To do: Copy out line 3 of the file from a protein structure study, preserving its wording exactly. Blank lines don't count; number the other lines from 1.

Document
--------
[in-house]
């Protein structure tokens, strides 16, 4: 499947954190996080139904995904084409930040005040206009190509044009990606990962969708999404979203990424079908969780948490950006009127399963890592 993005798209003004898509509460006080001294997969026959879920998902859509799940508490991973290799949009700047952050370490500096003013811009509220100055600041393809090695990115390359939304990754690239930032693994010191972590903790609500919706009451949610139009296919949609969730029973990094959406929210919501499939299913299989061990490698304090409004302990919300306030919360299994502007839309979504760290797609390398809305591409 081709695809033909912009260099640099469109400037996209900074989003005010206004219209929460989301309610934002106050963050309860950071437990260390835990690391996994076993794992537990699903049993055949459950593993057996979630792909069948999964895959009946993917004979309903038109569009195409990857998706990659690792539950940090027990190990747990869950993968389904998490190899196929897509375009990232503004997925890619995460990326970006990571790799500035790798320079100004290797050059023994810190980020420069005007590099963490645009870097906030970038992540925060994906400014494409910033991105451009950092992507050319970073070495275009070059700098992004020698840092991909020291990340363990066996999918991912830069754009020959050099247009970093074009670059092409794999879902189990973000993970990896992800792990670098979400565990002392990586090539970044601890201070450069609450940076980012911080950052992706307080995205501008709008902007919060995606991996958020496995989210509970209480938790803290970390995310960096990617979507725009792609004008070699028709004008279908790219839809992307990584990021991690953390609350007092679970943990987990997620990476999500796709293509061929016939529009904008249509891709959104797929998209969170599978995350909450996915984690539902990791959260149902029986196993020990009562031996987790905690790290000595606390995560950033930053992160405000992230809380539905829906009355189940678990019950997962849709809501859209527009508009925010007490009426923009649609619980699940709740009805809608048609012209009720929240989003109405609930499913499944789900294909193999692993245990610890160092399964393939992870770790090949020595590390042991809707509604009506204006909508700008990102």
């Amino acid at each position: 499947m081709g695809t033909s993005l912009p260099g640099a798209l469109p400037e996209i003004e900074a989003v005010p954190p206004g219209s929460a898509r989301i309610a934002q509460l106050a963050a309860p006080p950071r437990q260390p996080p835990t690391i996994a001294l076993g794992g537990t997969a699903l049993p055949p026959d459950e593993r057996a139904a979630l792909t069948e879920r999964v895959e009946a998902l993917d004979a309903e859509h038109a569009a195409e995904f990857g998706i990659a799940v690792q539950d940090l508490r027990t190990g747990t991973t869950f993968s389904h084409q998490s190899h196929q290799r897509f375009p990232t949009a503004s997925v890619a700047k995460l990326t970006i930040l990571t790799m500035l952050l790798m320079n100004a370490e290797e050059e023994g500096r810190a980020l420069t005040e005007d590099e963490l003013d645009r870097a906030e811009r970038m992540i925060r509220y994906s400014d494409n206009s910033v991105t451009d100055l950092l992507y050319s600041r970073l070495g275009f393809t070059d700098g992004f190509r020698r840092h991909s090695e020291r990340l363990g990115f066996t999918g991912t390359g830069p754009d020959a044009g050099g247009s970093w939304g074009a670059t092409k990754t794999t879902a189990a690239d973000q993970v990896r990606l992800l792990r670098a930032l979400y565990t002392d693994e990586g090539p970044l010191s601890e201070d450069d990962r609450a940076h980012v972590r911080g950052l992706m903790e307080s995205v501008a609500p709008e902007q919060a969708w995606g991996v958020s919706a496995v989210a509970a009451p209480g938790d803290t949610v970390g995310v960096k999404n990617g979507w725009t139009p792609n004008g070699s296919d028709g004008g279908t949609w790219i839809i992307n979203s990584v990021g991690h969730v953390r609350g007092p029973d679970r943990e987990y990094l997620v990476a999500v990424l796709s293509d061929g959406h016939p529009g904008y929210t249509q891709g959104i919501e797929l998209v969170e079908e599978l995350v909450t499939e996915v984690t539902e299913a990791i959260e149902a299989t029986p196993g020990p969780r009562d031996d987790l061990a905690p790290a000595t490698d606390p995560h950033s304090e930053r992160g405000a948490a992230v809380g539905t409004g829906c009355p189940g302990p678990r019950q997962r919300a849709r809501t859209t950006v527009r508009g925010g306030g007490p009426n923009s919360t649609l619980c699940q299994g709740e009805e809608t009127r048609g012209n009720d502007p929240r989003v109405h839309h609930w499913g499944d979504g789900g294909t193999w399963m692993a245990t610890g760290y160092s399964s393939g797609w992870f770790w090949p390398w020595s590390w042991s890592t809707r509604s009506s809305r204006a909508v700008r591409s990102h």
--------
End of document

């Amino acid at each position: 499947m081709g695809t033909s993005l912009p260099g640099a798209l469109p400037e996209i003004e900074a989003v005010p954190p206004g219209s929460a898509r989301i309610a934002q509460l106050a963050a309860p006080p950071r437990q260390p996080p835990t690391i996994a001294l076993g794992g537990t997969a699903l049993p055949p026959d459950e593993r057996a139904a979630l792909t069948e879920r999964v895959e009946a998902l993917d004979a309903e859509h038109a569009a195409e995904f990857g998706i990659a799940v690792q539950d940090l508490r027990t190990g747990t991973t869950f993968s389904h084409q998490s190899h196929q290799r897509f375009p990232t949009a503004s997925v890619a700047k995460l990326t970006i930040l990571t790799m500035l952050l790798m320079n100004a370490e290797e050059e023994g500096r810190a980020l420069t005040e005007d590099e963490l003013d645009r870097a906030e811009r970038m992540i925060r509220y994906s400014d494409n206009s910033v991105t451009d100055l950092l992507y050319s600041r970073l070495g275009f393809t070059d700098g992004f190509r020698r840092h991909s090695e020291r990340l363990g990115f066996t999918g991912t390359g830069p754009d020959a044009g050099g247009s970093w939304g074009a670059t092409k990754t794999t879902a189990a690239d973000q993970v990896r990606l992800l792990r670098a930032l979400y565990t002392d693994e990586g090539p970044l010191s601890e201070d450069d990962r609450a940076h980012v972590r911080g950052l992706m903790e307080s995205v501008a609500p709008e902007q919060a969708w995606g991996v958020s919706a496995v989210a509970a009451p209480g938790d803290t949610v970390g995310v960096k999404n990617g979507w725009t139009p792609n004008g070699s296919d028709g004008g279908t949609w790219i839809i992307n979203s990584v990021g991690h969730v953390r609350g007092p029973d679970r943990e987990y990094l997620v990476a999500v990424l796709s293509d061929g959406h016939p529009g904008y929210t249509q891709g959104i919501e797929l998209v969170e079908e599978l995350v909450t499939e996915v984690t539902e299913a990791i959260e149902a299989t029986p196993g020990p969780r009562d031996d987790l061990a905690p790290a000595t490698d606390p995560h950033s304090e930053r992160g405000a948490a992230v809380g539905t409004g829906c009355p189940g302990p678990r019950q997962r919300a849709r809501t859209t950006v527009r508009g925010g306030g007490p009426n923009s919360t649609l619980c699940q299994g709740e009805e809608t009127r048609g012209n009720d502007p929240r989003v109405h839309h609930w499913g499944d979504g789900g294909t193999w399963m692993a245990t610890g760290y160092s399964s393939g797609w992870f770790w090949p390398w020595s590390w042991s890592t809707r509604s009506s809305r204006a909508v700008r591409s990102h």